Pistol ace Heena Sidhu on Thursday said India is a “big” enough nation to put up a “united front” against the 2022 Commonwealth Games organisers’ move to exclude shooting from its roster.

The Indian Olympic Association last month threatened to boycott the 2022 CWG in Birmingham if shooting is not included, something the National Rifle Association of India also talked about last year.

Sidhu, though, added that nothing should be done at the cost of athletes’ participation. Asked if pulling out is an option, she said, “I think it has happened before. We have backed out in the past. India is a big nation and we can throw our weight behind this,” she said.

“Other sportspersons should not suffer. They need to participate, but at the same time, I think we should put up an united front.”

She disagreed with the organising committee’s decision and expressed concerns over the sport’s future due to lack of interest among people. Sidhu, the first pistol shooter from India to win a gold medal in World Cup Finals, though called shooting a “flourishing sport” in the country.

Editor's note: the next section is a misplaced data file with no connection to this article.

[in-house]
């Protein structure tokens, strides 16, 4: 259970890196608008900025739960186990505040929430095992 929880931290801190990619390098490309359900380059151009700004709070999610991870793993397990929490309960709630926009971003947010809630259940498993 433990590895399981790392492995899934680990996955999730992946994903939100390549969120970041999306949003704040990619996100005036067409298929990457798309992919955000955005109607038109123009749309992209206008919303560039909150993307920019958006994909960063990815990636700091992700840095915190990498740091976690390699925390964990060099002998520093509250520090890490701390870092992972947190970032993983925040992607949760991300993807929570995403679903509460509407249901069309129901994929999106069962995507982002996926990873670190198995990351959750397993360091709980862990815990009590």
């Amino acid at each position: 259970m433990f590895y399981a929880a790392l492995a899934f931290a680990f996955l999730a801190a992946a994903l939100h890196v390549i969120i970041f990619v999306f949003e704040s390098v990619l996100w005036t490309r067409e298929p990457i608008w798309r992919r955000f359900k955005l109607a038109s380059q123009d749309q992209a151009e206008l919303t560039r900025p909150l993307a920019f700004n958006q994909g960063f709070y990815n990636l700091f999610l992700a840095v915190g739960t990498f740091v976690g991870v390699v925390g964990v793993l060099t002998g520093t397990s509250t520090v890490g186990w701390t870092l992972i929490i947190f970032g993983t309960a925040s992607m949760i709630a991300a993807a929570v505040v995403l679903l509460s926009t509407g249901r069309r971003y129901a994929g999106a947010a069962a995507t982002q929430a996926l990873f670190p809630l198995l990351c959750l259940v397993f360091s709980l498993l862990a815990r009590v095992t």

Birmingham, in the United Kingdom, will be hosting the 2022 edition of the Commonwealth Games. “It’s not right. The reasons they gave, of not having legacy in shooting and problems with range, are not convincing,” Heena said.

“They [local organising committee] could have built a makeshift range. Shooting has not been considered and women’s T20 cricket is an event. This, they said, was done keeping in mind gender equality. Then why not men’s cricket as well?” she asked.

Sidhu is relieved that the sport is part of the Olympic programme at least till the 2028 Games in Los Angeles. “The ISSF [International Shooting Sport Federation] and NRAI [National Rifle Association of India] is making a lot of effort for the sport’s sustenance.

“The ISSF, NRAI, IOA [Indian Olympic Association] and the ministry also tried hard [to ensure shooting’s presence at 2022 CWG], but I don’t think the decision will be changed now,” Heena said.

Asked what makes her worry, the 29-year-old said, “One, there is not enough spectators in a lot of countries. And in the time, people probably prefer to avoid dealing with guns and ammunition because of the formalities and protocols involved.”